If you’re a craft brewer or a supporter of craft brewing, as surprising as it may sound, yes, it could!
While the rumoured merger of the global number one and number two brewers might sound like a small brewery’s worst nightmare, it could actually work to the advantage of smaller-scale brewers in North America and Europe. For the reasoning behind this apparently illogical theory, let’s turn to Tom Pirko, director of consulting for the f&b analysis and consulting firm, Bevmark, as reported by Convenience Store News:
“Coke and Pepsi shouldn’t merge, and these companies should think of themselves as the Coke and Pepsi of the beer business,” he told the St. Louis Post-Dispatch. “It’s about beating your competition, but also about being sharpened by them. The more you compete against each other, the stronger you both become.”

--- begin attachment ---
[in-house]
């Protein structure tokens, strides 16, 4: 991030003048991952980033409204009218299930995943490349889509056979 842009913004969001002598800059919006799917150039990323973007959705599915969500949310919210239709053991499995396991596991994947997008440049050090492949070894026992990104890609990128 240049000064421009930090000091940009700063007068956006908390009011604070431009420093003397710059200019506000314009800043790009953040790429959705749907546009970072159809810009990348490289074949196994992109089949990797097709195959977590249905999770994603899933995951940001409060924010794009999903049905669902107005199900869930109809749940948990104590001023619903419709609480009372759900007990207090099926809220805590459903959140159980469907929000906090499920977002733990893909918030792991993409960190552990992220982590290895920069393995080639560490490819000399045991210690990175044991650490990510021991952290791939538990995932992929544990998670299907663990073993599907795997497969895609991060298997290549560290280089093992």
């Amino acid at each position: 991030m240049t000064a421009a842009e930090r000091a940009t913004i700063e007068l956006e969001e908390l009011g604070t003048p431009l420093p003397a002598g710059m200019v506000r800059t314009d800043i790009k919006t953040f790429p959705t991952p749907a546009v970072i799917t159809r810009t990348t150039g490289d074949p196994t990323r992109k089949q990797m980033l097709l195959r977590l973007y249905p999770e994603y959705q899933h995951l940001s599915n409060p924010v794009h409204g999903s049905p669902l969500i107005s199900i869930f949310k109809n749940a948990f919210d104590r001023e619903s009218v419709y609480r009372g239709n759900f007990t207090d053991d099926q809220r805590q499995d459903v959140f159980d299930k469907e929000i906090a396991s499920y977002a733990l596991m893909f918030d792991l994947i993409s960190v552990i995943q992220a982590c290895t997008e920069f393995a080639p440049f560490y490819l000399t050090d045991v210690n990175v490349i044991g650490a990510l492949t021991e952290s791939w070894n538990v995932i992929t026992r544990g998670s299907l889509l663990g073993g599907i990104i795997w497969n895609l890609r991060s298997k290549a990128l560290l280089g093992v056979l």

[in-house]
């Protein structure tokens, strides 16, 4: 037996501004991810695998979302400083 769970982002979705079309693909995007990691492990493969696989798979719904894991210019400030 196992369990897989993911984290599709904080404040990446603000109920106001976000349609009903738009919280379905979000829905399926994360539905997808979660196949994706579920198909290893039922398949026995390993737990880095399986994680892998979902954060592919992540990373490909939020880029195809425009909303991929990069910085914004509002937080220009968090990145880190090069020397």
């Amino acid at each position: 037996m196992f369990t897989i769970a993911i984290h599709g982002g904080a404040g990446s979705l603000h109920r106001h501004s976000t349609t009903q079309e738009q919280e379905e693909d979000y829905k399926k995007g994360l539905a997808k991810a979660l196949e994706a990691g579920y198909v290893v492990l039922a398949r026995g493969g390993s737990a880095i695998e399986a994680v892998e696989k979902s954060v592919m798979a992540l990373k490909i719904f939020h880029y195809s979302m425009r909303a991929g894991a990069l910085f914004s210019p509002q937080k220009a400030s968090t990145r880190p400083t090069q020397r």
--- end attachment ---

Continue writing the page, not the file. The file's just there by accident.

So, in becoming one company rather than two strong competitors, a merged ABIB/SABM could actually become a more dilute firm, with a strong eye for developing markets in the BRIC countries, but waning interest in established markets. An interesting perspective.
(Note: Like most analysts, I don’t actually expect anything will come of these merger rumours, or at least not any time soon. The companies might be a good fit in terms of territories and strengths — about the only regions of competitiveness concern would the the U.S. and China — but the cultures are such that integration would take years. The Pepsi/Coke analogy is apt, I think, and the merger equally unlikely.)